Report from Monday, November 21, 2022
Yesterday was an adventure.
At 11 am, SnowBrains Meteorologist Clay Malott and his father Dean were waiting for me at a pullout on the side of State Road 190.
From the moment I saw them I could tell they were stoked.
I picked them up, drove to the parking lot at Donut Falls, and we started our ascent.
The mission? The prominent north-facing slide path on Mt. Kessler better known as God’s Lawnmower.
We started along a private road in absolutely stunning conditions: the skies were blue, the trees were blanketed in a thick later of snow, and there was 0 wind and 0 other people out.
We didn’t see another party the entire day.
From the road, we ascended through some aspens then through a silent old-growth forest to the top of the line.
The skinner up was slippery.
It took us 2.5 hours to get to the top where we dropped into soft, decaying powder snow that was fairly skied out already.
The slope was moderately steep and consistently so. Halfway through the descent we navigated large cliffs, snaking around skier’s right to a protected gully that held beautiful, soft snow.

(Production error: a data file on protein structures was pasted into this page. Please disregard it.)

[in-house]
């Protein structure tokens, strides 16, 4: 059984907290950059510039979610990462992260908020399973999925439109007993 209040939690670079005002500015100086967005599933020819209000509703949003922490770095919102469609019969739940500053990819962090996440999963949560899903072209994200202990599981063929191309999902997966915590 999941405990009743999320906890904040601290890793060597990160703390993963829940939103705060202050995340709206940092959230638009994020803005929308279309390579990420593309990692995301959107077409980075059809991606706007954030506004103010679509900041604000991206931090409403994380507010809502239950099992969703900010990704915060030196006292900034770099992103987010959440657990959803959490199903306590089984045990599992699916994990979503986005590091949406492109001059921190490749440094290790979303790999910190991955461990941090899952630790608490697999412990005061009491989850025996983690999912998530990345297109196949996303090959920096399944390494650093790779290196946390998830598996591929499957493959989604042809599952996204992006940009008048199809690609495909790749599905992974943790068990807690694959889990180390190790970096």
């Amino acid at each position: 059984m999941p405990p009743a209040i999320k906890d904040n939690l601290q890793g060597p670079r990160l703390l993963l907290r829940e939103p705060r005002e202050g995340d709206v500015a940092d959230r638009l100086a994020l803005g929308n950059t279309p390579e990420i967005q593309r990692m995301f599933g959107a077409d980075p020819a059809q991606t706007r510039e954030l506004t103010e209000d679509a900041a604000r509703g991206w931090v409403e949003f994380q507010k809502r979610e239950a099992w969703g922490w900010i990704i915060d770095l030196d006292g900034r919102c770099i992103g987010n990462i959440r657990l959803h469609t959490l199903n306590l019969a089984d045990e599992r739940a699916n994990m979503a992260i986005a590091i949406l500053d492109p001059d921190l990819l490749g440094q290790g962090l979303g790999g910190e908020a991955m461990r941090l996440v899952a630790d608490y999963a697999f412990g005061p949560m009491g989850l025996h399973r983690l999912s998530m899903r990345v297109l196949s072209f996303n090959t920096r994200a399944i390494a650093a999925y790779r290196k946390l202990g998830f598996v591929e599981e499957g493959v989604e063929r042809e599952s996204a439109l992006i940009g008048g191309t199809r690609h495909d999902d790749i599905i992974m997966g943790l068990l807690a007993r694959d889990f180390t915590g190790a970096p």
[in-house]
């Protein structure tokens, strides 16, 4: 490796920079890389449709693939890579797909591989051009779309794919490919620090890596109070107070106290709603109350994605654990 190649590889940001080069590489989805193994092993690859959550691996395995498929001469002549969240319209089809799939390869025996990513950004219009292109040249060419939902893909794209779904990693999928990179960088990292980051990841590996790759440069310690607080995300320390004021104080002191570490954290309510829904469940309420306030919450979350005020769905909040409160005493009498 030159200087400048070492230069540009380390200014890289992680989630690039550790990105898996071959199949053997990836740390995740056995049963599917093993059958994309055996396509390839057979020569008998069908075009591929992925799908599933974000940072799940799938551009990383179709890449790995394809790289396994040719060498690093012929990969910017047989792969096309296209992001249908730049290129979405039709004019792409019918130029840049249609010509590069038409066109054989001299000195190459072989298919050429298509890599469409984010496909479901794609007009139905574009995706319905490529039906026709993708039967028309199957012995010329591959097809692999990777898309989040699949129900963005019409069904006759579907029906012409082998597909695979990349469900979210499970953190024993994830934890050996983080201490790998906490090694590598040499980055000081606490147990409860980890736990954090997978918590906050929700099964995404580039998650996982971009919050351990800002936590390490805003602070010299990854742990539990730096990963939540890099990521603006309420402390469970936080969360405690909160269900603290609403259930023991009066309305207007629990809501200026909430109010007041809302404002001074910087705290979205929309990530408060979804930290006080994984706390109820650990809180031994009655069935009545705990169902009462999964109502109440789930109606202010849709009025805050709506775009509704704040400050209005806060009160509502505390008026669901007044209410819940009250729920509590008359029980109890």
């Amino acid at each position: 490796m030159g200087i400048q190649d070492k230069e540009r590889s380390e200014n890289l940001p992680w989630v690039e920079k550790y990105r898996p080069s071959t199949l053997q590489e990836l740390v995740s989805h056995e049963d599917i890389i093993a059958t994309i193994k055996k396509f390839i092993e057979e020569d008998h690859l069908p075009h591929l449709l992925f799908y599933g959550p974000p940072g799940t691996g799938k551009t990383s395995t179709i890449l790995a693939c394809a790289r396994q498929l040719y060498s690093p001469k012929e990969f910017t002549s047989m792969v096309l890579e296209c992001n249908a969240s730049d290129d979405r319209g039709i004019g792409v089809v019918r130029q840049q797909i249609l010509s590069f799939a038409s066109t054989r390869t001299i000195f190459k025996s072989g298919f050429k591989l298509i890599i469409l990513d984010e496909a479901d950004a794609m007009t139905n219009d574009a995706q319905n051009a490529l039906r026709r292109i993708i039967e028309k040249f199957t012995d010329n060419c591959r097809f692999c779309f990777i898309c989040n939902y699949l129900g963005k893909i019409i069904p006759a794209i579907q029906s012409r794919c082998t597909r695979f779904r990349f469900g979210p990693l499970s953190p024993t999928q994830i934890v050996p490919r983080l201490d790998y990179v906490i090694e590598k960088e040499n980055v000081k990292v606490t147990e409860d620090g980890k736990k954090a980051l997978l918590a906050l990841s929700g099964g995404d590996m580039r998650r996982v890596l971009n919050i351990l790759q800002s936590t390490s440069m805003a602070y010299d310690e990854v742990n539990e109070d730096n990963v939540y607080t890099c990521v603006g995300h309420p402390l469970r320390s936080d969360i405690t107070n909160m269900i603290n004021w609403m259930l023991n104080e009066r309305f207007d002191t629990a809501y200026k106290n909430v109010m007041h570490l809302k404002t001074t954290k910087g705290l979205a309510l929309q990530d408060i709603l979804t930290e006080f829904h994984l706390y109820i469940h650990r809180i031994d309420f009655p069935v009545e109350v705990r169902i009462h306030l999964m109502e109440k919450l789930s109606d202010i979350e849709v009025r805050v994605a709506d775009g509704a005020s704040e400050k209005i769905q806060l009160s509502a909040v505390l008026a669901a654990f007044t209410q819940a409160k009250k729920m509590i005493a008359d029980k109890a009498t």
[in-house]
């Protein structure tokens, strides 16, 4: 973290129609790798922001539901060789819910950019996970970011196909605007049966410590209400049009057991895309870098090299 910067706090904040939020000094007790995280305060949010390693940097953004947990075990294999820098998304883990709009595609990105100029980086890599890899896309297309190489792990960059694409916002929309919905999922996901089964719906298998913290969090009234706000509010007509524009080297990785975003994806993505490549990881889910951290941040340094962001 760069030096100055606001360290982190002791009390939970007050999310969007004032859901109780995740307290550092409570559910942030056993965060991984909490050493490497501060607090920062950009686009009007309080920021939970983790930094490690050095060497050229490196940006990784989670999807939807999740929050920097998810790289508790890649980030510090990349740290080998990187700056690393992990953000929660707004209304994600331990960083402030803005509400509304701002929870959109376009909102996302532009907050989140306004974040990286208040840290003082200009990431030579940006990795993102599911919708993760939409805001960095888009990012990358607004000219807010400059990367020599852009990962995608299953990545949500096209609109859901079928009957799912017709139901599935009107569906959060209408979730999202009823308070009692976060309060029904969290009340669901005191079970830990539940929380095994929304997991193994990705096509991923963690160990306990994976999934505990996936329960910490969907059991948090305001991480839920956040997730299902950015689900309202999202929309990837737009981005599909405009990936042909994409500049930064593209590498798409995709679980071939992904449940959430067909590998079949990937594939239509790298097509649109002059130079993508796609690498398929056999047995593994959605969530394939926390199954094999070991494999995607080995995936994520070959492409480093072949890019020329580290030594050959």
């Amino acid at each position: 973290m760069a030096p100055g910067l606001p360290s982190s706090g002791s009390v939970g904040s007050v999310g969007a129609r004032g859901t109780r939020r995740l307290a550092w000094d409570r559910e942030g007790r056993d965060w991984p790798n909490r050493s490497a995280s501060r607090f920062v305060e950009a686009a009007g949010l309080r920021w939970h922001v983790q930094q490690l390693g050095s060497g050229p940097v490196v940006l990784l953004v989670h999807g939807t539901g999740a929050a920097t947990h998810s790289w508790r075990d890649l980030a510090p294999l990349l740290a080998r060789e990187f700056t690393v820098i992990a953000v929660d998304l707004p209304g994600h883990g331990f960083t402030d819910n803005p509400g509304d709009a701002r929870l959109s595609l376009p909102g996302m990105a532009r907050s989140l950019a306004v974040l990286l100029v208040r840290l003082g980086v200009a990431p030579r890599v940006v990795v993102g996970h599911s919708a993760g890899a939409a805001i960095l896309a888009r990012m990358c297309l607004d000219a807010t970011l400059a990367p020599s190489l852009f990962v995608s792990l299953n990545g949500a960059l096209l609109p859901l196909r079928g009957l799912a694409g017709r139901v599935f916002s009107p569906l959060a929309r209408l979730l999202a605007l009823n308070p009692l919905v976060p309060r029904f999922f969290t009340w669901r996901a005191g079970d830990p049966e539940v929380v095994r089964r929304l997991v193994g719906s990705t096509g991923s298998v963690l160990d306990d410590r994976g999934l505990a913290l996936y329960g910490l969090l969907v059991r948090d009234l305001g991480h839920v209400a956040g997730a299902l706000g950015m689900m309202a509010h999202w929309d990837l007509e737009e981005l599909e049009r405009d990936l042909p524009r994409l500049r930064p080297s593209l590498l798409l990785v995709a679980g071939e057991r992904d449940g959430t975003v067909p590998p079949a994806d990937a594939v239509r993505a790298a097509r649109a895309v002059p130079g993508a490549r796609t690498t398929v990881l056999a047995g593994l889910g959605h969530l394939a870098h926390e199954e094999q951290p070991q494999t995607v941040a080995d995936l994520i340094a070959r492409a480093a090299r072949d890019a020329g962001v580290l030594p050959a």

It was here that Dean broke his ski binding.
The binding held for a few more turns before completely disintegrating.
The last section of God’s Lawnmower before the lower angle runout was on rock slab and was steep and fast to ski—you had to navigate between lots of rocks, but where you did that the snow was good.
It was a minorly technical section and Dean did it on essentially one ski while Clay and I watched in terror.
Dean managed it with grace and excellence.
Then came the real adventure.
The way back to the road was thick and bushy—and I mean almost too thick and too bushy to ski through.
It was hard enough to navigate through the overgrowth on two skis, let alone one like Dean.
So for the next hour and a half we slashed and clawed and crawled our way through nearly impassible shrubbery.
It took eons.
I think God forgot to fill up his tank when he took his lawnmower to this side of Kessler and it ran out of gas.
Either that or he’s just lazy.
As we navigated the thick jungle maze we noticed some of the prettiest but also most concerning surface hoar we’d ever wittnessed.
Huge, feathered crystals almost two inches long covered the protected, mid-elevation snowpack.
Whole trees and bushes were covered in it.
It was gorgeous to look at but we knew it spelled trouble for when more snow comes.
Which will come.
So when that happens, all bets on steep north-facing terrain like this line on Kessler will be off.
But at least we’ll know where not to ski, and maybe by the spring the bushes here won’t be so bushy anymore.
Until then, we’ll just have to keep adventuring.